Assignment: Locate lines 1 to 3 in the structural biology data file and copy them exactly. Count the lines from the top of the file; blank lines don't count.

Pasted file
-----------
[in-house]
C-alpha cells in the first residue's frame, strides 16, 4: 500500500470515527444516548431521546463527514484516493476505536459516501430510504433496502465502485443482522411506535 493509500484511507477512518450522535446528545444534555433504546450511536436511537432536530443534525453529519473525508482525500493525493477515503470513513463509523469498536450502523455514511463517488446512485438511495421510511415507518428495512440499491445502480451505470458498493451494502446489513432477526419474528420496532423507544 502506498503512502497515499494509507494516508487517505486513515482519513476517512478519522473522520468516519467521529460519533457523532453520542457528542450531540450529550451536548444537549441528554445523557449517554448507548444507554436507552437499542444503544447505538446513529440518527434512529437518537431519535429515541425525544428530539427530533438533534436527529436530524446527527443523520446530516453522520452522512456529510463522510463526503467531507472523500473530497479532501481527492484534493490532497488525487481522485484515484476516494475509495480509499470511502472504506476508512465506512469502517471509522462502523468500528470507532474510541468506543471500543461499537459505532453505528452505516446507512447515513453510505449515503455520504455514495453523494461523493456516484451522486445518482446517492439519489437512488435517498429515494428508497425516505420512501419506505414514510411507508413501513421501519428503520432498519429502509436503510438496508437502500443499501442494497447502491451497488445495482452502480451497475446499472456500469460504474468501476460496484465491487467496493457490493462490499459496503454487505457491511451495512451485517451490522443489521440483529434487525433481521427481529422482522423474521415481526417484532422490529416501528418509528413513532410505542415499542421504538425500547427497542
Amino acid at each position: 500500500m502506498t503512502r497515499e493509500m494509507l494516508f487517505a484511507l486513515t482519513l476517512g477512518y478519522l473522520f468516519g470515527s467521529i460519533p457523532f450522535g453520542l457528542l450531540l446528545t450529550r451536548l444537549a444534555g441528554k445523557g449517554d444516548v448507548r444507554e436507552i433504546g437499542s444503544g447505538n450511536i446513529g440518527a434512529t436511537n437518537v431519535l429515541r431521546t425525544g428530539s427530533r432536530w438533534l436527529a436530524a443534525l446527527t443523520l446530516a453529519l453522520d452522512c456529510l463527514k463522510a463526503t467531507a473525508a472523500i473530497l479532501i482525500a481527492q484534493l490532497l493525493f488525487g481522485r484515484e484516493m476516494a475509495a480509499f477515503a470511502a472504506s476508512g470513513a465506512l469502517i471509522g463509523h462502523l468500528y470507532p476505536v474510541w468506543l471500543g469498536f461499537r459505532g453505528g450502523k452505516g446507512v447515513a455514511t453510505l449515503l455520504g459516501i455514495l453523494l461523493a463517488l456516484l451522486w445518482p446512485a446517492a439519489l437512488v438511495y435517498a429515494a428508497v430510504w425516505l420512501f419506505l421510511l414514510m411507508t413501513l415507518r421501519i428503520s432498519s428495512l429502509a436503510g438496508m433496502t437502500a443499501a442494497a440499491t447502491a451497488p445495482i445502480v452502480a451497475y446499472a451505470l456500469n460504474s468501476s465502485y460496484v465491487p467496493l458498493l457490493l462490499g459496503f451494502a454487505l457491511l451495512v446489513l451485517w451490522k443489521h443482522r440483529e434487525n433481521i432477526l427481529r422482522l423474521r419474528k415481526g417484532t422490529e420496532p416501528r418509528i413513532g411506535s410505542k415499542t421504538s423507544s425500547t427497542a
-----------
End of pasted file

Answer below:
[in-house]
C-alpha cells in the first residue's frame, strides 16, 4: 500500500470515527444516548431521546463527514484516493476505536459516501430510504433496502465502485443482522411506535 493509500484511507477512518450522535446528545444534555433504546450511536436511537432536530443534525453529519473525508482525500493525493477515503470513513463509523469498536450502523455514511463517488446512485438511495421510511415507518428495512440499491445502480451505470458498493451494502446489513432477526419474528420496532423507544 502506498503512502497515499494509507494516508487517505486513515482519513476517512478519522473522520468516519467521529460519533457523532453520542457528542450531540450529550451536548444537549441528554445523557449517554448507548444507554436507552437499542444503544447505538446513529440518527434512529437518537431519535429515541425525544428530539427530533438533534436527529436530524446527527443523520446530516453522520452522512456529510463522510463526503467531507472523500473530497479532501481527492484534493490532497488525487481522485484515484476516494475509495480509499470511502472504506476508512465506512469502517471509522462502523468500528470507532474510541468506543471500543461499537459505532453505528452505516446507512447515513453510505449515503455520504455514495453523494461523493456516484451522486445518482446517492439519489437512488435517498429515494428508497425516505420512501419506505414514510411507508413501513421501519428503520432498519429502509436503510438496508437502500443499501442494497447502491451497488445495482452502480451497475446499472456500469460504474468501476460496484465491487467496493457490493462490499459496503454487505457491511451495512451485517451490522443489521440483529434487525433481521427481529422482522423474521415481526417484532422490529416501528418509528413513532410505542415499542421504538425500547427497542
Amino acid at each position: 500500500m502506498t503512502r497515499e493509500m494509507l494516508f487517505a484511507l486513515t482519513l476517512g477512518y478519522l473522520f468516519g470515527s467521529i460519533p457523532f450522535g453520542l457528542l450531540l446528545t450529550r451536548l444537549a444534555g441528554k445523557g449517554d444516548v448507548r444507554e436507552i433504546g437499542s444503544g447505538n450511536i446513529g440518527a434512529t436511537n437518537v431519535l429515541r431521546t425525544g428530539s427530533r432536530w438533534l436527529a436530524a443534525l446527527t443523520l446530516a453529519l453522520d452522512c456529510l463527514k463522510a463526503t467531507a473525508a472523500i473530497l479532501i482525500a481527492q484534493l490532497l493525493f488525487g481522485r484515484e484516493m476516494a475509495a480509499f477515503a470511502a472504506s476508512g470513513a465506512l469502517i471509522g463509523h462502523l468500528y470507532p476505536v474510541w468506543l471500543g469498536f461499537r459505532g453505528g450502523k452505516g446507512v447515513a455514511t453510505l449515503l455520504g459516501i455514495l453523494l461523493a463517488l456516484l451522486w445518482p446512485a446517492a439519489l437512488v438511495y435517498a429515494a428508497v430510504w425516505l420512501f419506505l421510511l414514510m411507508t413501513l415507518r421501519i428503520s432498519s428495512l429502509a436503510g438496508m433496502t437502500a443499501a442494497a440499491t447502491a451497488p445495482i445502480v452502480a451497475y446499472a451505470l456500469n460504474s468501476s465502485y460496484v465491487p467496493l458498493l457490493l462490499g459496503f451494502a454487505l457491511l451495512v446489513l451485517w451490522k443489521h443482522r440483529e434487525n433481521i432477526l427481529r422482522l423474521r419474528k415481526g417484532t422490529e420496532p416501528r418509528i413513532g411506535s410505542k415499542t421504538s423507544s425500547t427497542a